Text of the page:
Along with the launch of its touchscreen 5800 XpressMusic mobile handset, Nokia has announced its innovative music download service. Called ‘Comes with Music’, the service allows unlimited music downloads across the entire Nokia Music Store catalogue for a set term. Unlike other music download subscriptions, the Nokia’s service also enables users to keep their music downloads once the term has expired.
“Comes With Music sets a precedent for consumer value and convenience that the rest of the digital entertainment industry is already copying,” said Andrew Connell, Head of Entertainment & Communities Category Management, Nokia. “The freedom and simplicity of the service is unparalleled. Comes With Music gives you unlimited access to the millions of tracks in the Nokia Music Store and the music is all yours to keep – because it’s not a revolution unless you get to keep your music.”
The 5800 ExpressMusic, the 5310 XpressMusic and N95 8GB will be the first handsets bundled with the Comes with Music subscription, and will be available in Australia during Q1 2009. The subscription will be included in the purchase price, or consumers can choose to leave it out. Final pricing will ultimately depend on Australian telecos, however the Nokia 5800 XpressMusic phone with a 1 year Comes with Music subscription is said to cost just under $US400 in other markets.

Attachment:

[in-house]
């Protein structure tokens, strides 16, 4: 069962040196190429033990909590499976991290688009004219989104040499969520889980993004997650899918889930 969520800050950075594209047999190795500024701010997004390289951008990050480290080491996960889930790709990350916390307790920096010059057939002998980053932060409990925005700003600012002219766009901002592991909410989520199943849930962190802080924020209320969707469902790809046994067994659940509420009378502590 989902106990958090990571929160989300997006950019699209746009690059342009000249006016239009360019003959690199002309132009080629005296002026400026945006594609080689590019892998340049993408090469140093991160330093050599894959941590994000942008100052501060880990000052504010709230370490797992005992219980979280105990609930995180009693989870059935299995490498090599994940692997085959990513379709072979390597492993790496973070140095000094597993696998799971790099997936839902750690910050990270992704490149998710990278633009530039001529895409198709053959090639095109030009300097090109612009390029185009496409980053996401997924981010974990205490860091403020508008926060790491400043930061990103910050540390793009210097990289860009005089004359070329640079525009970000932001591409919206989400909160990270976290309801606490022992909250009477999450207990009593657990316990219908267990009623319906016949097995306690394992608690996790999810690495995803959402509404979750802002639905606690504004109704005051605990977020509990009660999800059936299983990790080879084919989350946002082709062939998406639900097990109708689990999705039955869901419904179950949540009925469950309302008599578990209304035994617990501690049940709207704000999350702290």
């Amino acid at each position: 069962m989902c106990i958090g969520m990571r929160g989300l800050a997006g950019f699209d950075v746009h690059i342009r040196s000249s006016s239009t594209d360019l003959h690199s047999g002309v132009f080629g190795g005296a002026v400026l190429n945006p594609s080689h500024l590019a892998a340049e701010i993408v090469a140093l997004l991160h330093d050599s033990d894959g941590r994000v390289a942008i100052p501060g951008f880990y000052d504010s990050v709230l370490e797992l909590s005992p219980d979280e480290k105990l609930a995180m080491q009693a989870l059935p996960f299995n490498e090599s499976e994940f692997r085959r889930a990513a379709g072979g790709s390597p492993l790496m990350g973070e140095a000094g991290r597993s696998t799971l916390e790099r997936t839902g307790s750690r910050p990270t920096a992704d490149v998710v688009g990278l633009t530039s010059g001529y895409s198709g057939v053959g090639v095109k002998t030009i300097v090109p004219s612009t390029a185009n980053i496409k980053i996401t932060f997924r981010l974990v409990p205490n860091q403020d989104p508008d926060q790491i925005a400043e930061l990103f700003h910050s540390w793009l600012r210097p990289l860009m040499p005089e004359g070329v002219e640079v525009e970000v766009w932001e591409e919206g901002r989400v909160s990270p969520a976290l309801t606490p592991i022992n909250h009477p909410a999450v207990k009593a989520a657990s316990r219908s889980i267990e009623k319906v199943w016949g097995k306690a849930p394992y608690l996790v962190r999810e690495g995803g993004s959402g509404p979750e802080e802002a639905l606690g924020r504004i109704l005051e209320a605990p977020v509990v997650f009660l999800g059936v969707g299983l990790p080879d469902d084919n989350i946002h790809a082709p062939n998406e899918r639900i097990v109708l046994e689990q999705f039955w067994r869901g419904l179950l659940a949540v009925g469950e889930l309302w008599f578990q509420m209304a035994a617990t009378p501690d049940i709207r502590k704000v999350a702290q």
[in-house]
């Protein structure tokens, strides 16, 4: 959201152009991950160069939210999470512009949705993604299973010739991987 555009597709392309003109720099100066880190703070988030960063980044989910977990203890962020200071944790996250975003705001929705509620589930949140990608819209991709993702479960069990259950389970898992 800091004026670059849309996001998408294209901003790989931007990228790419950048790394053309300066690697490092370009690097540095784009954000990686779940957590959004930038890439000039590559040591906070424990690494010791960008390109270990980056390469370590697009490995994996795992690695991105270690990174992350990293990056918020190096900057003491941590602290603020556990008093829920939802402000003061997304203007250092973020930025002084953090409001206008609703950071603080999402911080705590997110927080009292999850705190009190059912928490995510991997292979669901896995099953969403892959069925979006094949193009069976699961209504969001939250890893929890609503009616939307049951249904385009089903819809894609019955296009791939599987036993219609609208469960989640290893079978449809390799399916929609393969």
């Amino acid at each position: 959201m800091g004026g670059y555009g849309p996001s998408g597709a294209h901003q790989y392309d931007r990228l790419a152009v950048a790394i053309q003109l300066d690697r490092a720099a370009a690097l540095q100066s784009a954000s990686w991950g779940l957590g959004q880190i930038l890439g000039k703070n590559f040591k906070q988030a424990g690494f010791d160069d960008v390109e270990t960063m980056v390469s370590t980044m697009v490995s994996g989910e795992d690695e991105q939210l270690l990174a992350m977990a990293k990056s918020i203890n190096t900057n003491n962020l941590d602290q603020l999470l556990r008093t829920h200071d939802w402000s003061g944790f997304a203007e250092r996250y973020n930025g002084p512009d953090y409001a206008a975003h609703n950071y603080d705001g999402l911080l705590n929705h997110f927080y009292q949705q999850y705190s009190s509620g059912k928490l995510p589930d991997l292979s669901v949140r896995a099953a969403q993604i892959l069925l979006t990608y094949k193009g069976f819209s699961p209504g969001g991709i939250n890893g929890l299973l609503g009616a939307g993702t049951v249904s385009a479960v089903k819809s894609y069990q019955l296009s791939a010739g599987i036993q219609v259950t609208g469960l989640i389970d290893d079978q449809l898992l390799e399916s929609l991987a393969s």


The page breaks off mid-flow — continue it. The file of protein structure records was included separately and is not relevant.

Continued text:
Users will be able to download music from the Nokia Comes with Music store, either through an internet web browser or ‘over the air’ with their handset. Also included is Nokia’s PC Suite software, which is used to manage music stored on PCs and Macs. Nokia’s PC Suite will sync music between devices, as well as search for other songs that may be on a user’s hard drive and add it to the library, as well as download album artwork.
Unlike Apple’s iTunes software, users are not required to provide a credit card number to download album artwork.
Nokia’s Music Store has recently seen the addition of music label EMI to its list of content partners, which also includes Universal, Sony BMG, Warner Music Group, along with local labels for its 11 stores worldwide.